Washington: Iran has offered to stop its
production of low enriched uranium, provided the West gives it
the nuclear material, President Mahmoud Ahmadinejad said in an
interview published in New York Times.
"If they give us the 20 per cent enriched uranium this
very week, we will cease the domestic enrichment of uranium of
up to 20 per cent this very week. We only want the 20 per cent
enrichment for our domestic consumption," Ahmadinejad said.
"If they give it to us according to international law,
according to IAEA laws, without preconditions, we will cease
domestic enrichment," he said, referring to the International
Atomic Energy Agency, the UN nuclear watchdog.
He reiterated his stance that Tehran is only pursuing a
nuclear programme for domestic purposes, and not for the
production of atomic weapons as the West has alleged.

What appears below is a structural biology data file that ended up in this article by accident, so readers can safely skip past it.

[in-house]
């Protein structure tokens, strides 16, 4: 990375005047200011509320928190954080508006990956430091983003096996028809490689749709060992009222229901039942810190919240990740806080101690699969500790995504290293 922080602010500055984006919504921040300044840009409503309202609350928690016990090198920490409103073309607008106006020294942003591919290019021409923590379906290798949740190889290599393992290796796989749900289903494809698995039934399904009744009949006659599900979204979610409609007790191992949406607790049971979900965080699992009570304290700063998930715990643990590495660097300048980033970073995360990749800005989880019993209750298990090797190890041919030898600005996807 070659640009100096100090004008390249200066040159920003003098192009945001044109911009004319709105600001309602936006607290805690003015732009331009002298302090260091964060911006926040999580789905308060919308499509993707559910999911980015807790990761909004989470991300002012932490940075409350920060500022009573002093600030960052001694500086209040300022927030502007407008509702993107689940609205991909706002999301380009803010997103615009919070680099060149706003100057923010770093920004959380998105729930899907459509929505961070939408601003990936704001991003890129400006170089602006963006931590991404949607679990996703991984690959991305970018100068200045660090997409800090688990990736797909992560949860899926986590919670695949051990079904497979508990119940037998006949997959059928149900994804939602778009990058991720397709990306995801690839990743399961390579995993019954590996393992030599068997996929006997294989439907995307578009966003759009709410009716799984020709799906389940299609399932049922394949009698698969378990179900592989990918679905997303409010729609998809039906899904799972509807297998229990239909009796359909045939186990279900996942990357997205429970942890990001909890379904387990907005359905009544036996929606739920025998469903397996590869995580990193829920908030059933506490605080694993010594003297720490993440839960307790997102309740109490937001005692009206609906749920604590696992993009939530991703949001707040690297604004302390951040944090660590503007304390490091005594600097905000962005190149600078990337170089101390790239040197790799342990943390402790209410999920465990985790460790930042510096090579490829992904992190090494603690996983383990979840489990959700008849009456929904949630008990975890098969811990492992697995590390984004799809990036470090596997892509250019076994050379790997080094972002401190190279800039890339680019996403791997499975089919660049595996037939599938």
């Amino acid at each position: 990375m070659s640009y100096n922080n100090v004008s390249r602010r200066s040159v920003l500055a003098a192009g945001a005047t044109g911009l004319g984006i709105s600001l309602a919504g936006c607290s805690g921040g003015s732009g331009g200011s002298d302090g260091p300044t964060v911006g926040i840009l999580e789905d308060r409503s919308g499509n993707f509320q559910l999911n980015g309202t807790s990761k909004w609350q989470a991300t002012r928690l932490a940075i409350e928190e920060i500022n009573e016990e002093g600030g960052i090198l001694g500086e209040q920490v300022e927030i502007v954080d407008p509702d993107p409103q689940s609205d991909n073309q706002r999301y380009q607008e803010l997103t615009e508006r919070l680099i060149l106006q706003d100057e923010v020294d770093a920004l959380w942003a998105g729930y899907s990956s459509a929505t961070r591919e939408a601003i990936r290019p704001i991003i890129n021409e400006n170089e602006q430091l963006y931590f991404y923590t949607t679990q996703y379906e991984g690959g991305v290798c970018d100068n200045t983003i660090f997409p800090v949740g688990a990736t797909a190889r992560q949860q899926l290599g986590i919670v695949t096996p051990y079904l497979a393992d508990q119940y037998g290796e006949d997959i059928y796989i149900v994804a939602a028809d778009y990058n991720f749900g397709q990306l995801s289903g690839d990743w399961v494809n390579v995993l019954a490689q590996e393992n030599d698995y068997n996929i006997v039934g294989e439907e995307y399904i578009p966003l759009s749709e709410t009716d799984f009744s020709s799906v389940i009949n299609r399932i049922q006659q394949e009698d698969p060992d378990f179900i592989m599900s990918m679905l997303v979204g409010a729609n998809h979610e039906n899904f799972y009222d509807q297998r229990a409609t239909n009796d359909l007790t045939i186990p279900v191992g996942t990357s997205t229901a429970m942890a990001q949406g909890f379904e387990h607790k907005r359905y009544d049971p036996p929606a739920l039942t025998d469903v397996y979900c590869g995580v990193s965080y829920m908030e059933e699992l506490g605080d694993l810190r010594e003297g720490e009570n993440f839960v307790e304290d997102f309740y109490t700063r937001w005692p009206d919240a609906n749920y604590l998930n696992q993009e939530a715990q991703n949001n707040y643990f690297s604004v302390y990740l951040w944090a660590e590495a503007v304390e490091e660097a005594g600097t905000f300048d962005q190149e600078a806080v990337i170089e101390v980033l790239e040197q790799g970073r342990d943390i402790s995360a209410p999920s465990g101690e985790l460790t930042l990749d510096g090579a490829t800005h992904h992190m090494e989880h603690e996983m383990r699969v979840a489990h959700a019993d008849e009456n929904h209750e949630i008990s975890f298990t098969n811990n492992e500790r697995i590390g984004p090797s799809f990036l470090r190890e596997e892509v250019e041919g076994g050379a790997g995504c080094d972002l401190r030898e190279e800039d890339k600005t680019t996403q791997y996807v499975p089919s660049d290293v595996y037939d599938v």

"This is not something we wish to produce and sell on the
open market," the Iranian leader said.
"Twenty per cent enriched uranium, as you know, is not
useful for much of anything other than the production of
cancer treatment medication. It is not useful for a power
Ahmadinejad, currently in New York where he is scheduled
later today to address the United Nations General Assembly,
told the Times that the deal would spare Iran the trouble and
expense of processing the enriched uranium itself.
"If they were willing to sell us the 20 per cent enriched
uranium we would have preferred to buy it. It would have been
far less expensive," he said.
"It`s as though you wish to purchase a vehicle for
yourself. No one is willing to sell it to you, then you must
set up your own production line to produce your own vehicle."
The UN Security Council in the past has slapped four
rounds of sanctions on Iran to get it to suspend uranium
enrichment, a process which can produce fuel for a reactor but
which it says, contrary to Ahmadinejad`s assertion, also can
be used in a nuclear warhead.